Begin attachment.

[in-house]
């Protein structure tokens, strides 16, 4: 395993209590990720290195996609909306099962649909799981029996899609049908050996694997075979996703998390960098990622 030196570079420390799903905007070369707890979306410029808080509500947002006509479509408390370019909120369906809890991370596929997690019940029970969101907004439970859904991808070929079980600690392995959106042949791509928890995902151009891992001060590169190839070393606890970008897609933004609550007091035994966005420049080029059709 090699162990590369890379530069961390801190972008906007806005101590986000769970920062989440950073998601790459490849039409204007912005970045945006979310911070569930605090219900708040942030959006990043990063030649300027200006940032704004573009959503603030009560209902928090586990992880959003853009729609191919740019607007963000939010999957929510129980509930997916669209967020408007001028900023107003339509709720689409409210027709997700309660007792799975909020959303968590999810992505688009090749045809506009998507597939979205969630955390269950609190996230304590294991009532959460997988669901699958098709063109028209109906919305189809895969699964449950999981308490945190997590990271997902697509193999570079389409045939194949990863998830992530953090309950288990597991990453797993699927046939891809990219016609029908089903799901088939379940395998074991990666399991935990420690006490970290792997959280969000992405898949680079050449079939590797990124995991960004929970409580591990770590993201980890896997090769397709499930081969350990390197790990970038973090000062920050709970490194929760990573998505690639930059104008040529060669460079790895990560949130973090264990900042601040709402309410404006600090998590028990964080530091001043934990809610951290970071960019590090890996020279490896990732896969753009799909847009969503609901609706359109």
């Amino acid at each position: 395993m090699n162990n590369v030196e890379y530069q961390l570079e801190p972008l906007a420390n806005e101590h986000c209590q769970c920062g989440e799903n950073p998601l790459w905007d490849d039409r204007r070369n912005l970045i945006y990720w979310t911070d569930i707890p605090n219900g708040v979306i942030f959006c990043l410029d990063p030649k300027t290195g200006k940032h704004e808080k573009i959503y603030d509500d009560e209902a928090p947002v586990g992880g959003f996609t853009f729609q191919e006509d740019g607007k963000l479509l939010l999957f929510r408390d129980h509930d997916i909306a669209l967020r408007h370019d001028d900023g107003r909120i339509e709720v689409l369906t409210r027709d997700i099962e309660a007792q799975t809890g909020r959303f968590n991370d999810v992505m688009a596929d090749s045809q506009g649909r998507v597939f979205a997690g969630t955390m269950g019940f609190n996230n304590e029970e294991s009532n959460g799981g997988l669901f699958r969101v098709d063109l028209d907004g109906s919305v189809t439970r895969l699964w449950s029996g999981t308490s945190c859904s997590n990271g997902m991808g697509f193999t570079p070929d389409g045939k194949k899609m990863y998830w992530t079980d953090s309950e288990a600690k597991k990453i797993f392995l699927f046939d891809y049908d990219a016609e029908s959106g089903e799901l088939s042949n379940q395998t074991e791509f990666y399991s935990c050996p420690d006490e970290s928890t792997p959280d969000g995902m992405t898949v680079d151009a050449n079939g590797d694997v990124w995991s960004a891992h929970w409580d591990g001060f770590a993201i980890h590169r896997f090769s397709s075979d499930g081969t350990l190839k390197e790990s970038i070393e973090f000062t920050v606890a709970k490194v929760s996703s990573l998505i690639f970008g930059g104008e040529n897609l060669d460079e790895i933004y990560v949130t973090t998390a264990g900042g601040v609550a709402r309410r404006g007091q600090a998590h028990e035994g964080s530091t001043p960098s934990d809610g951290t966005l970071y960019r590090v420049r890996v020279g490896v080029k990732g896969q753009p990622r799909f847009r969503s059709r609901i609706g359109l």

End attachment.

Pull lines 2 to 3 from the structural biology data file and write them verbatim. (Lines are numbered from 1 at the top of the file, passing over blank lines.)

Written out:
């Protein structure tokens, strides 16, 4: 395993209590990720290195996609909306099962649909799981029996899609049908050996694997075979996703998390960098990622 030196570079420390799903905007070369707890979306410029808080509500947002006509479509408390370019909120369906809890991370596929997690019940029970969101907004439970859904991808070929079980600690392995959106042949791509928890995902151009891992001060590169190839070393606890970008897609933004609550007091035994966005420049080029059709 090699162990590369890379530069961390801190972008906007806005101590986000769970920062989440950073998601790459490849039409204007912005970045945006979310911070569930605090219900708040942030959006990043990063030649300027200006940032704004573009959503603030009560209902928090586990992880959003853009729609191919740019607007963000939010999957929510129980509930997916669209967020408007001028900023107003339509709720689409409210027709997700309660007792799975909020959303968590999810992505688009090749045809506009998507597939979205969630955390269950609190996230304590294991009532959460997988669901699958098709063109028209109906919305189809895969699964449950999981308490945190997590990271997902697509193999570079389409045939194949990863998830992530953090309950288990597991990453797993699927046939891809990219016609029908089903799901088939379940395998074991990666399991935990420690006490970290792997959280969000992405898949680079050449079939590797990124995991960004929970409580591990770590993201980890896997090769397709499930081969350990390197790990970038973090000062920050709970490194929760990573998505690639930059104008040529060669460079790895990560949130973090264990900042601040709402309410404006600090998590028990964080530091001043934990809610951290970071960019590090890996020279490896990732896969753009799909847009969503609901609706359109």
């Amino acid at each position: 395993m090699n162990n590369v030196e890379y530069q961390l570079e801190p972008l906007a420390n806005e101590h986000c209590q769970c920062g989440e799903n950073p998601l790459w905007d490849d039409r204007r070369n912005l970045i945006y990720w979310t911070d569930i707890p605090n219900g708040v979306i942030f959006c990043l410029d990063p030649k300027t290195g200006k940032h704004e808080k573009i959503y603030d509500d009560e209902a928090p947002v586990g992880g959003f996609t853009f729609q191919e006509d740019g607007k963000l479509l939010l999957f929510r408390d129980h509930d997916i909306a669209l967020r408007h370019d001028d900023g107003r909120i339509e709720v689409l369906t409210r027709d997700i099962e309660a007792q799975t809890g909020r959303f968590n991370d999810v992505m688009a596929d090749s045809q506009g649909r998507v597939f979205a997690g969630t955390m269950g019940f609190n996230n304590e029970e294991s009532n959460g799981g997988l669901f699958r969101v098709d063109l028209d907004g109906s919305v189809t439970r895969l699964w449950s029996g999981t308490s945190c859904s997590n990271g997902m991808g697509f193999t570079p070929d389409g045939k194949k899609m990863y998830w992530t079980d953090s309950e288990a600690k597991k990453i797993f392995l699927f046939d891809y049908d990219a016609e029908s959106g089903e799901l088939s042949n379940q395998t074991e791509f990666y399991s935990c050996p420690d006490e970290s928890t792997p959280d969000g995902m992405t898949v680079d151009a050449n079939g590797d694997v990124w995991s960004a891992h929970w409580d591990g001060f770590a993201i980890h590169r896997f090769s397709s075979d499930g081969t350990l190839k390197e790990s970038i070393e973090f000062t920050v606890a709970k490194v929760s996703s990573l998505i690639f970008g930059g104008e040529n897609l060669d460079e790895i933004y990560v949130t973090t998390a264990g900042g601040v609550a709402r309410r404006g007091q600090a998590h028990e035994g964080s530091t001043p960098s934990d809610g951290t966005l970071y960019r590090v420049r890996v020279g490896v080029k990732g896969q753009p990622r799909f847009r969503s059709r609901i609706g359109l």